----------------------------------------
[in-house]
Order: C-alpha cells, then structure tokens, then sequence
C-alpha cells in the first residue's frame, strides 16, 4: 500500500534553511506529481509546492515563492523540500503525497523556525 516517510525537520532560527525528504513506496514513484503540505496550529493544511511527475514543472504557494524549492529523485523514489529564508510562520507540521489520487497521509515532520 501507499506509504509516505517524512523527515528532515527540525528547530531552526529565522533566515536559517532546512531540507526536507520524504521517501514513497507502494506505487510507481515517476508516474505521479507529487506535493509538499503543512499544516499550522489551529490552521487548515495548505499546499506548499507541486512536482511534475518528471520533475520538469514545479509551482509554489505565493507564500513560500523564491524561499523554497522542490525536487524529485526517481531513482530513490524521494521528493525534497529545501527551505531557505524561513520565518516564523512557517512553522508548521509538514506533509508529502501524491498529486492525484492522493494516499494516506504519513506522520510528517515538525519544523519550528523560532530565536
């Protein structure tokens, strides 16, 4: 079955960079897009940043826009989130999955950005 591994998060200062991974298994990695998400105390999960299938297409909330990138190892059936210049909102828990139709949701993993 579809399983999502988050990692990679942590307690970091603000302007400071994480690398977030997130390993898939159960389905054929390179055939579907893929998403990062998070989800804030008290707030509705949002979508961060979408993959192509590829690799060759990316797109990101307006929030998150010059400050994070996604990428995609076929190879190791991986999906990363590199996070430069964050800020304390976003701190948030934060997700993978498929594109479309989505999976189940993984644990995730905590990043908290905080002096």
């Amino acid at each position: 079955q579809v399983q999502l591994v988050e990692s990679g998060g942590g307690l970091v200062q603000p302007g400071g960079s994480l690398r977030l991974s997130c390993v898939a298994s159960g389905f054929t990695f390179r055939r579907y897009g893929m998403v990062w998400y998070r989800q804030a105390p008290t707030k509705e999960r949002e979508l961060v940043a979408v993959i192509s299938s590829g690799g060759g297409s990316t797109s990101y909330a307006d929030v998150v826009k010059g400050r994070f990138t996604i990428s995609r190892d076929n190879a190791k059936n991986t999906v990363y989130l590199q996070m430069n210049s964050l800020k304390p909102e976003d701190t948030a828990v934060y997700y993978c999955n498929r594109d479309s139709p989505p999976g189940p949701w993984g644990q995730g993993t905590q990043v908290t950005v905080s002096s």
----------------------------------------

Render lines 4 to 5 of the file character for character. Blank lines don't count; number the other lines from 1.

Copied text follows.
């Protein structure tokens, strides 16, 4: 079955960079897009940043826009989130999955950005 591994998060200062991974298994990695998400105390999960299938297409909330990138190892059936210049909102828990139709949701993993 579809399983999502988050990692990679942590307690970091603000302007400071994480690398977030997130390993898939159960389905054929390179055939579907893929998403990062998070989800804030008290707030509705949002979508961060979408993959192509590829690799060759990316797109990101307006929030998150010059400050994070996604990428995609076929190879190791991986999906990363590199996070430069964050800020304390976003701190948030934060997700993978498929594109479309989505999976189940993984644990995730905590990043908290905080002096």
């Amino acid at each position: 079955q579809v399983q999502l591994v988050e990692s990679g998060g942590g307690l970091v200062q603000p302007g400071g960079s994480l690398r977030l991974s997130c390993v898939a298994s159960g389905f054929t990695f390179r055939r579907y897009g893929m998403v990062w998400y998070r989800q804030a105390p008290t707030k509705e999960r949002e979508l961060v940043a979408v993959i192509s299938s590829g690799g060759g297409s990316t797109s990101y909330a307006d929030v998150v826009k010059g400050r994070f990138t996604i990428s995609r190892d076929n190879a190791k059936n991986t999906v990363y989130l590199q996070m430069n210049s964050l800020k304390p909102e976003d701190t948030a828990v934060y997700y993978c999955n498929r594109d479309s139709p989505p999976g189940p949701w993984g644990q995730g993993t905590q990043v908290t950005v905080s002096s």